Chemo treatment side effectssome of which you may experience after your first treatment, others not until several sessionscan include:

  • Fatigue: You may feel tired or very fatigued the day after your first treatment. This differs from tiredness that can be cured with sleep. It may feel like profound lack of energy you can’t seem to shake.
  • Nausea and vomiting: It is normal to experience nausea and vomiting after chemo.
  • Gastrointestinal symptoms: You may be constipated or have diarrhea after chemo.
  • Sore mouth: Sometimes chemo can make your mouth feel dry and sore.
  • Flu-like symptoms: You may have aches and pains a few days after your first treatment that feel similar to flu symptoms.
  • Insomnia: It’s common to have trouble falling asleep or to wake often at night when you’re on chemo.
  • Hair loss: Hair loss is a common side effect of chemotherapy, but you won’t experience it immediately after your first treatment. It usually begins 2 to 4 weeks later.
  • Memory problems or problems concentrating: Chemotherapy can cause cognitive problems like short-term memory loss or trouble concentrating.

If you feel mentally foggy from the medications you’ve taken, let your healthcare provider know.

Radiation Therapy Combined With Surgery

How does cancer chemotherapy work?

There is ongoing discussion regarding the relative benefits of pre-operative and post-operative radiation. Both have their advantages and disadvantages. The outcome is dependent on the individual characteristics of the tumor and patient. In theory, cancer cells are growing faster before they are disturbed by surgery. At this time they should be more susceptible to radiation than in the postoperative, potentially oxygen-poor state. However, each patient’s case must be assessed individually to determine the best treatment method.5

Preoperative radiation therapy:The goal of this procedure is to kill tumor cells, shrinking the tumors and reducing the risk of metastases. Shrinking tumors with radiation may allow surgeons to remove tumors that were previously inoperable. The dosage for this procedure is usually moderate and it is used for medium-sized or advanced tumors of the head and neck, colorectum, bladder, soft-tissue sarcomas, and others.

  • lowers risk of local recurrence and distant metastases.
  • possibly obscures the extent of the tumor due to shrinkage and destruction of the margins of the tumor this may impact the effectiveness of surgery.
  • delay of surgery may cause anxiety in some patients
  • increases risk of postoperative complications.
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    Which Chemotherapy Drug Will I Have

    Not all cancers are treated with the same chemotherapy drugs. Different drugs affect the cancer cells in different ways. The drugs you are given and the way they are given will depend on the type of cancer you have.

    You may have one chemotherapy drug or a combination of different drugs. When a combination of drugs is used, each drug is chosen for its different effects.

    There are many different chemotherapy drugs and new drugs are being developed all the time. You may be invited to take part in a clinical trial.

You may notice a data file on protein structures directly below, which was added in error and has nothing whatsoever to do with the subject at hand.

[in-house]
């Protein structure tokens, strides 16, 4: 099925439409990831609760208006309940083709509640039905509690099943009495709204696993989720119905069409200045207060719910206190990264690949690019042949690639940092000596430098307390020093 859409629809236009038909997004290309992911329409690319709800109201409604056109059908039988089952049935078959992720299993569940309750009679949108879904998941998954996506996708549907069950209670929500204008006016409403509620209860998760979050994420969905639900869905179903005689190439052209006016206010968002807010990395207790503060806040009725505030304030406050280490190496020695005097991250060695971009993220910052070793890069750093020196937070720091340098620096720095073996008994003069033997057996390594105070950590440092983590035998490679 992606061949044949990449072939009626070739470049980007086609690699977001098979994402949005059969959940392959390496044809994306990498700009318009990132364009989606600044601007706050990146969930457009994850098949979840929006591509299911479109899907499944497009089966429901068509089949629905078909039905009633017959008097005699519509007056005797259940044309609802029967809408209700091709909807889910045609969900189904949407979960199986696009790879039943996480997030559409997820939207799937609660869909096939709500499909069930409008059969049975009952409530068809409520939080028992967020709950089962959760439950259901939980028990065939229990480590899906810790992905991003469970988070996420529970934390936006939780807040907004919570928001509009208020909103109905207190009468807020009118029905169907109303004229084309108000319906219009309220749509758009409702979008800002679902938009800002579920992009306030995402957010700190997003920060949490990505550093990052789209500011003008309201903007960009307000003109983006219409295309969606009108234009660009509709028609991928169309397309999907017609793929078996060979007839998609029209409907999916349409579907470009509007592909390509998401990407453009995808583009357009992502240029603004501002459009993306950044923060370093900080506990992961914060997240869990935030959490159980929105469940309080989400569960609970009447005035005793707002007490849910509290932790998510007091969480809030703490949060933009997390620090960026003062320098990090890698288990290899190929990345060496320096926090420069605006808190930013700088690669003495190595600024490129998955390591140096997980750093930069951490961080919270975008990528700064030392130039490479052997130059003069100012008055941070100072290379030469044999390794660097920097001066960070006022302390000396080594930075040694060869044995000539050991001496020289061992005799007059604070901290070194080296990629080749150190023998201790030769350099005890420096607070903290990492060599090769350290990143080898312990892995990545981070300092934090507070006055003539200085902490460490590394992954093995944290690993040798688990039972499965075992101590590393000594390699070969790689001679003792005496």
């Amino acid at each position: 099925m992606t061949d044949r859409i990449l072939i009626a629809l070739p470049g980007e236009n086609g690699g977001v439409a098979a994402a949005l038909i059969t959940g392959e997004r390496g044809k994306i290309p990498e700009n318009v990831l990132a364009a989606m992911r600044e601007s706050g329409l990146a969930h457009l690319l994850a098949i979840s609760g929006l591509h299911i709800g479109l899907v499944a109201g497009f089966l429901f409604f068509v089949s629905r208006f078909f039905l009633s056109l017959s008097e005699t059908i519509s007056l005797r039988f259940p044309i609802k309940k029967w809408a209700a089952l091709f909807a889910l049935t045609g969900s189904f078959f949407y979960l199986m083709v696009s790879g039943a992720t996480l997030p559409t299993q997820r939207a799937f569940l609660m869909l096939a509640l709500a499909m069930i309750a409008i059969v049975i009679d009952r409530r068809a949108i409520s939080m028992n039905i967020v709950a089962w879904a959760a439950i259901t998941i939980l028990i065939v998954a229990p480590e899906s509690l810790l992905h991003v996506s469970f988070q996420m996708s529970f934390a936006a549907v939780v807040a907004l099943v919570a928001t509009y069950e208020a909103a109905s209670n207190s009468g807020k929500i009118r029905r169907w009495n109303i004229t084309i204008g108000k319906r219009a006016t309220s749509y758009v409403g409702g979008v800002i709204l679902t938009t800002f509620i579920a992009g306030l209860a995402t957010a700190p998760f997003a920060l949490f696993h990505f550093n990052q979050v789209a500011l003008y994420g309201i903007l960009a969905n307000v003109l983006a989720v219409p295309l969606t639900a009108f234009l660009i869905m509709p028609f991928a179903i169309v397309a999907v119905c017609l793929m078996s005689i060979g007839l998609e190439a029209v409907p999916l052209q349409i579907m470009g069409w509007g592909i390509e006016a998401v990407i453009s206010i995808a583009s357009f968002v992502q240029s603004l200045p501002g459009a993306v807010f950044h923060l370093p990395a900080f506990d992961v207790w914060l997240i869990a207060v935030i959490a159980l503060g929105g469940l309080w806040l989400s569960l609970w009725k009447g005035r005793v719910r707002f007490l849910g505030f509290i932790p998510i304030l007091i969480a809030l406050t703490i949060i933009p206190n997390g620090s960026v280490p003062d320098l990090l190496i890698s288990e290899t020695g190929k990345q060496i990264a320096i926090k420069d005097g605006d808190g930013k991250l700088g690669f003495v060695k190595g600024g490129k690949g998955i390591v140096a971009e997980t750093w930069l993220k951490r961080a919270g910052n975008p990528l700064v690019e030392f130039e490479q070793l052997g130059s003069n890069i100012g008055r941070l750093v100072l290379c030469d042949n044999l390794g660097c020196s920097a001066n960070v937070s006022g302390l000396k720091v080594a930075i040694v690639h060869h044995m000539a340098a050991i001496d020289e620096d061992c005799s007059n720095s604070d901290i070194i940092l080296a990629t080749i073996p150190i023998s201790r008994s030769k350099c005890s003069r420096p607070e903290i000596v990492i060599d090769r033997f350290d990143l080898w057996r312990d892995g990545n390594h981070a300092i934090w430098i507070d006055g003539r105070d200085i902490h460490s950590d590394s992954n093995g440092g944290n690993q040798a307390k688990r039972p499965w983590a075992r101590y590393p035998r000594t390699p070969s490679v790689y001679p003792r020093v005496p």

Other anti-cancer drugs are used to treat cancer. For example, drugs called targeted therapies are directed at certain parts of the cancer cell and work differently to chemotherapy. These drugs can be given on their own or in combination with chemotherapy drugs.

    You can search for information about a chemotherapy drug or combination of drugs on our Treatments and drugs A to Z page.

    Your treatment is planned by a cancer doctor. This doctor is an expert in treating people with chemotherapy, and other cancer treatments and drugs. You may also see a chemotherapy specialist nurse or a pharmacist.

    They will tell you:

    How often you have chemotherapy, how it is given, and how long your course takes depends on:

    Is Chemotherapy Painful

    Chemotherapy should cause no discomfort, although having a needle inserted into a vein may feel like giving blood.

    The initial injection for a temporary tube may be uncomfortable.

    If at any time a chemotherapy injection hurts or burns, immediately tell the nurse who is giving you the drug.

    If after your treatment you notice some tenderness develop over the injection site, contact the chemotherapy unit immediately.

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    The Power Of Positivity

    Azuka Zuke Obi Author/Motivational Speaker www.AzukaZuke.com

    Keeping A Positive Attitude While Going Through Cancer Treatment

    Every single day is an opportunity to be grateful. It is a gift and must be treasured and appreciated. Life at times can come with challenges some of which we cannot control. Over time, humans have been faced with the great challenge posed by Cancer. Today, research is going on to find a cure, but until such a time we must do our best in the management and containment of this dreaded illness. Cancer treatment entails a lot and can be very challenging and it can take its toll on the patient. But no matter what treatment one is going through, it is very imperative to keep a positive attitude before treatment, during treatment, and through recovery. We suggest finding something to be happy or grateful about. Find that good feeling thought and milk it for all its worth.

    A positive attitude creates an atmosphere of healing and keeps the body in a positive frame of mind especially when one is undergoing cancer treatment.

    While undergoing cancer treatment, there will be a number of things that will come up that threaten the patients joy. No matter what they are, positive attitude is the key here. There are a few things that can happen when one is undergoing cancer treatment.

    How Will I Know If Chemotherapy Is Working

    Mind The Gap A

    You will see your doctor often. During these visits, they will ask you how you feel, do a physical exam, and order medical tests and scans. Tests might include blood tests. Scans might include MRI, CT, or PET scans.

    You cannot tell if chemotherapy is working based on its side effects. Some people think that severe side effects mean that chemotherapy is working well, or that no side effects mean that chemotherapy is not working. The truth is that side effects have nothing to do with how well chemotherapy is fighting your cancer.